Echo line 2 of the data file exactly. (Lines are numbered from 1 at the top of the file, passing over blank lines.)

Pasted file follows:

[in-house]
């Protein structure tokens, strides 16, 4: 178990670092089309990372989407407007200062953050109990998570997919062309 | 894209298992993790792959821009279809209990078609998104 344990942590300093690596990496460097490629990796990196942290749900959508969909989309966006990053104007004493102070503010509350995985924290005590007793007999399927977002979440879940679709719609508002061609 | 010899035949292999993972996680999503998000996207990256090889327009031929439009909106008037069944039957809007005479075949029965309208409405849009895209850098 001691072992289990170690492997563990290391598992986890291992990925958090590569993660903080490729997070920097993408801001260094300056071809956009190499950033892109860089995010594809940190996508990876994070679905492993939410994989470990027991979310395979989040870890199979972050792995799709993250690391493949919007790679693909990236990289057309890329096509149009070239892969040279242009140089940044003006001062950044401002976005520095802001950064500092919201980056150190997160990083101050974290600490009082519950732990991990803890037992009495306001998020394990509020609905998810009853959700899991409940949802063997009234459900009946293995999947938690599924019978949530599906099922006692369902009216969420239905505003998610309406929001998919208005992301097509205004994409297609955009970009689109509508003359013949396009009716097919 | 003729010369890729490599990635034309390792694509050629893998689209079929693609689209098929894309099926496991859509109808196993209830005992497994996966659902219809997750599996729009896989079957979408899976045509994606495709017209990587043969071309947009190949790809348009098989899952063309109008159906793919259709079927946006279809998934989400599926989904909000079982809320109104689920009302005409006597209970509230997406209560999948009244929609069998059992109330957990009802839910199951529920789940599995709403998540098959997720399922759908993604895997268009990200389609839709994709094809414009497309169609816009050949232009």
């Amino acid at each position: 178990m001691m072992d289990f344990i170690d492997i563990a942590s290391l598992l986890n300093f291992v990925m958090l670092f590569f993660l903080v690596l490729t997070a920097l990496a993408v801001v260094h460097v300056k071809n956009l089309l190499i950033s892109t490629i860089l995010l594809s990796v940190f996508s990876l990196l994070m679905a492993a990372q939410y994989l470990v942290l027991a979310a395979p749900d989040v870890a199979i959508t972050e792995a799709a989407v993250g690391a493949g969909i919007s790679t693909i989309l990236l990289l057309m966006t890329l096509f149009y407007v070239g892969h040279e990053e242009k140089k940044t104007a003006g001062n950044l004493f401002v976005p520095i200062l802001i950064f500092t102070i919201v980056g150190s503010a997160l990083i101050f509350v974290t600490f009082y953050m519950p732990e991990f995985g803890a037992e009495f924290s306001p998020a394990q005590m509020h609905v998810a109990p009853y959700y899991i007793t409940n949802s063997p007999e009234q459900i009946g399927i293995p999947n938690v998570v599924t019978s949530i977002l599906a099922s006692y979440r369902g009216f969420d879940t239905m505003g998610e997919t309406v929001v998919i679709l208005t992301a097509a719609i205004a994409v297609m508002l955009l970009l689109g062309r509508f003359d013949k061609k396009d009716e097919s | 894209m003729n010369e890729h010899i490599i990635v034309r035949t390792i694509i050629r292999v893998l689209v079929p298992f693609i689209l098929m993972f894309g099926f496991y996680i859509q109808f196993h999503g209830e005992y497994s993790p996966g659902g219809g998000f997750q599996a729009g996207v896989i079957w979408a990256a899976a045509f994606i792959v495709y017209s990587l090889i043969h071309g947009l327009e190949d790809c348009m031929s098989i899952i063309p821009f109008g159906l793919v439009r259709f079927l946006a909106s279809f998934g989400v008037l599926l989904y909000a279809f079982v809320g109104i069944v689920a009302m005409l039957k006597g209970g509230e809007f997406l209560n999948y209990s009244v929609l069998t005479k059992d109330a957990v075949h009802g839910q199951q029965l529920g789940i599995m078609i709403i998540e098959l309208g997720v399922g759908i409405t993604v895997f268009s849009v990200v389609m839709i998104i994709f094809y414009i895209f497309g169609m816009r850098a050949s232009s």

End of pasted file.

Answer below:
């Protein structure tokens, strides 16, 4: 178990670092089309990372989407407007200062953050109990998570997919062309 | 894209298992993790792959821009279809209990078609998104 344990942590300093690596990496460097490629990796990196942290749900959508969909989309966006990053104007004493102070503010509350995985924290005590007793007999399927977002979440879940679709719609508002061609 | 010899035949292999993972996680999503998000996207990256090889327009031929439009909106008037069944039957809007005479075949029965309208409405849009895209850098 001691072992289990170690492997563990290391598992986890291992990925958090590569993660903080490729997070920097993408801001260094300056071809956009190499950033892109860089995010594809940190996508990876994070679905492993939410994989470990027991979310395979989040870890199979972050792995799709993250690391493949919007790679693909990236990289057309890329096509149009070239892969040279242009140089940044003006001062950044401002976005520095802001950064500092919201980056150190997160990083101050974290600490009082519950732990991990803890037992009495306001998020394990509020609905998810009853959700899991409940949802063997009234459900009946293995999947938690599924019978949530599906099922006692369902009216969420239905505003998610309406929001998919208005992301097509205004994409297609955009970009689109509508003359013949396009009716097919 | 003729010369890729490599990635034309390792694509050629893998689209079929693609689209098929894309099926496991859509109808196993209830005992497994996966659902219809997750599996729009896989079957979408899976045509994606495709017209990587043969071309947009190949790809348009098989899952063309109008159906793919259709079927946006279809998934989400599926989904909000079982809320109104689920009302005409006597209970509230997406209560999948009244929609069998059992109330957990009802839910199951529920789940599995709403998540098959997720399922759908993604895997268009990200389609839709994709094809414009497309169609816009050949232009």